We are facing a money crisis, not a banking crisis. We are not experiencing a failure of our credit markets, but a failure of our money system. The apparent inability of our policy makers to understand this crucial distinction all but assures that their attempts to “fix things” will do more harm than good.

This OpEd piece by Hank Paulson, published today by the NYT, is a monument to wasteful, off-target thinking.


State finances in disarray

Monday, November 17, 2008, 4:02 PM

I had a most pleasant weekend off - the first in a very long time - and spent some of it pondering an unusual recent event.

We are raising turkeys, five very large, gorgeous bronze birds.  Last Thursday they started making their alarm sounds, meaning that something was not right.  Rushing out, I saw that "Skunky McGee", our ancient resident neighborhood skunk, was in their pen toodling around. He's nearly all white, we know his habits quite well, and his appearance at 9:30 in the morning was a bit late for him to be out and about.

It took me far too many beats to realize he wasn't toodling around looking for errant food scraps, he was chasing our turkeys in an unbalanced, tippy version of the skunk waddle.  As I stared in wonder, he caught one, and began, well, chewing on it.  You see, skunks are not usually predators of anything larger than a lawn grub, so he was incapable of really doing much more than begin a long process of gnawing.  He started near the tail.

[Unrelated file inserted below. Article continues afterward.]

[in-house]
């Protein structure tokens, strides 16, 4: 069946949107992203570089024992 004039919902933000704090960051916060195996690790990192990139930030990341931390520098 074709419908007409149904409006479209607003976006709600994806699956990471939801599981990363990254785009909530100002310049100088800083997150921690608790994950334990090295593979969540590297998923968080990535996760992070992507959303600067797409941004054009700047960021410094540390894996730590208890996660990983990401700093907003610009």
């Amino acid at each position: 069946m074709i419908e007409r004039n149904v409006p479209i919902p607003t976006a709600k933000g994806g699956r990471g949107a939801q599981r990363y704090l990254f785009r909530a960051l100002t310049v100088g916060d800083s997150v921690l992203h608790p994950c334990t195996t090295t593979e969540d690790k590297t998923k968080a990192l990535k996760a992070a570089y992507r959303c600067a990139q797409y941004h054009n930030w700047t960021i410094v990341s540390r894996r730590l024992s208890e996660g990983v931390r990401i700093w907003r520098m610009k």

It was at this time that the word finally popped in my head: "rabies". » Read more


Fannie & Freddie insolvent and losing money

Friday, November 14, 2008, 1:25 PM

I want to recall that, at the time of the Fannie and Freddie bailouts at the beginning of the summer, Hank Paulson, backed up by a compliant Congressional Budget Office, made the claim that any bailout of Fannie and Freddie was largely symbolic and not likely to cost the taxpayers much, if anything at all.

Here's a blast from the past from the July 22 issue of USA Today:

Fannie, Freddie could cost us $25 billion
WASHINGTON — Congress' top budget analyst says a federal rescue of troubled mortgage giants Fannie Mae and Freddie Mac could cost taxpayers as much as $25 billion.

But Peter R. Orszag, director of the Congressional Budget Office, predicted in a letter to lawmakers Tuesday that there's a better than 50% chance the government will not have to step in to prop up the companies by lending them money or buying stock.

Paulson went on to reiterate those claims.  At the time I found those claims to be ludicrous, as they would require loss ratios for Fannie and Freddie that were not just smaller, but a tiny fraction of the losses that the rest of the mortgage industry had already booked. » Read more


Financial Distress

Thursday, November 13, 2008, 1:25 PM

The broad stock market is now testing the recent lows.  But the real story is in the financial stocks themselves.

This is as close to an all out breakdown as I can imagine.

For starters, I have been keeping a close eye on Citigroup because they hold massive amounts of both derivatives and so called "Level III assets", those unknowable piles of junk assets that management gets to park off to the side at whatever value they want to put on them because there is no open market for them.  

This chart says "bankruptcy coming soon." » Read more